"The modal nature of structures in ontic structural realism."
"Reduction and Emergence in Bose-Einstein Condensates."
"Entanglement Exchange and Bohmian Mechanics."
"On the Explanatory Role of Mathematics in Empirical Science."

To summarize my suggestion:

1) Create a new forum: "Philosophy of Physics" or "Philosophy of Science."
2) Moderate the forum like a science forum so that definitive unsupported claims must conform with a major contemporary theory and all other claims must be well supported or framed as speculation (don't allow anything that would clearly earn a failing grade in a philosophy class).
3) Move topics on QM interpretations, the existence of numbers, etc, to the new forum to immediately raise the level of quality and awareness and set a new quality bar.
4) Rename the current philosophy forum to "Other Philosophy" and keep it where it is or make it a subsection of the new forum so it attracts less academic discussions away from the main forum. Keep the same, relatively relaxed, rules on this forum.
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 Mentor Blog Entries: 10 The Philosophy forum can be a problematic area, and your suggestion(s) certainly merit discussion. One problem is that the forum moderators (i.e. the Mentors) mostly have backgrounds in technical areas: science, math, and engineering for the most part. I'm not aware that any of us has a philosophy background, and don't have training in the "established body of knowledge" you refer to. That would be necessary in order to moderate a philosophy forum outside of General Discussion. As it is, we can usually tell when a discussion has gotten way out of hand. It is tough for us to catch these things early on though. Not sure what a viable solution is, but I think the moderation issue would have to be addressed.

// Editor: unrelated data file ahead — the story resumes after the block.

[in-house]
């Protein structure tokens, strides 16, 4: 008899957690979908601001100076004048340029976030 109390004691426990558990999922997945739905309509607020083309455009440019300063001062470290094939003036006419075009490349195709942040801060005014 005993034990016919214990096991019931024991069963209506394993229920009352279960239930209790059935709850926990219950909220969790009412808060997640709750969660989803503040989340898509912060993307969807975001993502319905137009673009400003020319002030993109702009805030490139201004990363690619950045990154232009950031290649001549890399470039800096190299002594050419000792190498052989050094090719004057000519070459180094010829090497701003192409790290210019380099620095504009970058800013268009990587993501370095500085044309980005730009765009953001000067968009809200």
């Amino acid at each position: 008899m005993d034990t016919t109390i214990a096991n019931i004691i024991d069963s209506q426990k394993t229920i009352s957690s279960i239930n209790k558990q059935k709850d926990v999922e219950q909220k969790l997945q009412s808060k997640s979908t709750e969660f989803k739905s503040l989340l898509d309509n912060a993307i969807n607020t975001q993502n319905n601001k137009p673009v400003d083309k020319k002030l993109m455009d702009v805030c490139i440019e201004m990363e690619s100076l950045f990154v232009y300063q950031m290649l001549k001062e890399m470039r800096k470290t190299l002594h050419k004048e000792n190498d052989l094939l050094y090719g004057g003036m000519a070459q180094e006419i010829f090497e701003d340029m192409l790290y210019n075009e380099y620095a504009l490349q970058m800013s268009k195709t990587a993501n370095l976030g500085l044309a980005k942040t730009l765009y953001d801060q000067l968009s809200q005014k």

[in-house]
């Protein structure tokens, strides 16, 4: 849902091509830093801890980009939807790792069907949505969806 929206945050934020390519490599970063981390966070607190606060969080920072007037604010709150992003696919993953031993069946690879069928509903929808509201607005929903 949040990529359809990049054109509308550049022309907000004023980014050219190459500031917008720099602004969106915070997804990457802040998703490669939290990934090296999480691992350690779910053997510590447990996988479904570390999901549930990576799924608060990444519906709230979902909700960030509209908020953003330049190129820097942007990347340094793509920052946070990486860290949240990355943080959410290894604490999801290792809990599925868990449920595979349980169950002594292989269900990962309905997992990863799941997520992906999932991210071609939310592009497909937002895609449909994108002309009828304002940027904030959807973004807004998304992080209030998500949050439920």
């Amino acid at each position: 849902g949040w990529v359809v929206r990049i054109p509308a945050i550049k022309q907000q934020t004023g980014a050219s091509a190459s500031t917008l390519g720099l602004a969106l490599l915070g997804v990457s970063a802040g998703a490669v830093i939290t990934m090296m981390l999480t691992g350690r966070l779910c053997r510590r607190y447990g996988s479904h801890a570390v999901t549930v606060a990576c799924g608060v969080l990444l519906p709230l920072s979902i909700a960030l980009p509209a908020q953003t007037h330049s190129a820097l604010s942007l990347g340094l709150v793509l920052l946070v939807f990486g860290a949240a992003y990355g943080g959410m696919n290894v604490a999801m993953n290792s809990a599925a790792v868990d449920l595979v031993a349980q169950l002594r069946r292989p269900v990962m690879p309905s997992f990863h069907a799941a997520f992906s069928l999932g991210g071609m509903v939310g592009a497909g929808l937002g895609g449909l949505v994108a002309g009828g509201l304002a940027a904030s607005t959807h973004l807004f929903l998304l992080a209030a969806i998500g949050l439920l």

Mentor Blog Entries: 4 The Philosophy forum was moved to where it is now for a number of reasons. It was discussed among the mentors and admins at length. There are excellent forums for discussion of Philosophy out on the internet. It is not our intention to provide everything for everyone. We intend to focus on the hard sciences, but we appreciate your suggestion.

## Philosophy of Physics Forum

Do we have any philosophy PhDs ? http://plato.stanford.edu/ contains pretty much all standard philosophy at an intermediate level. I graduated with honors in philosophy undergrad (thesis on QM) and would be happy to help point out gross deviations from the SEP. It's more the method and poster attitude, however. If someone suggests something that they just came up with, that's great and should be encouraged. Other posters can then set them straight ! If someone presents a new way of looking at something with a valid argument behind it, that should also be cool in my opinion.

By limiting discussion to physics and science related topics, mentors should be familiar with much of the discussion already. There is a lot of good philosophy discussed on PF - it is just limited by and hidden within the science forums. Consolidating those posts on one forum automatically increases the concentration of provably modable threads.

Unless someone is claiming a detail about a certain highly specific theory, there isn't actually a whole lot that needs to be covered. Links to SEP pages on basic philosophical principles (like logic) can be included in the stickied rule posting. Actually, as long as posts are consistent with logic, math, and science, they are most of the way there. The only step left is making sure speculation is not declared as definitive. Since most philosophy is just self-consistent speculation, except what is reducible to logic or historic first principles, it's fairly easy to do. The difference is philosophers know that what they're saying is only true given certain assumptions, and they don't make definitive statements without that caveat. Philosophy is all about assumptions.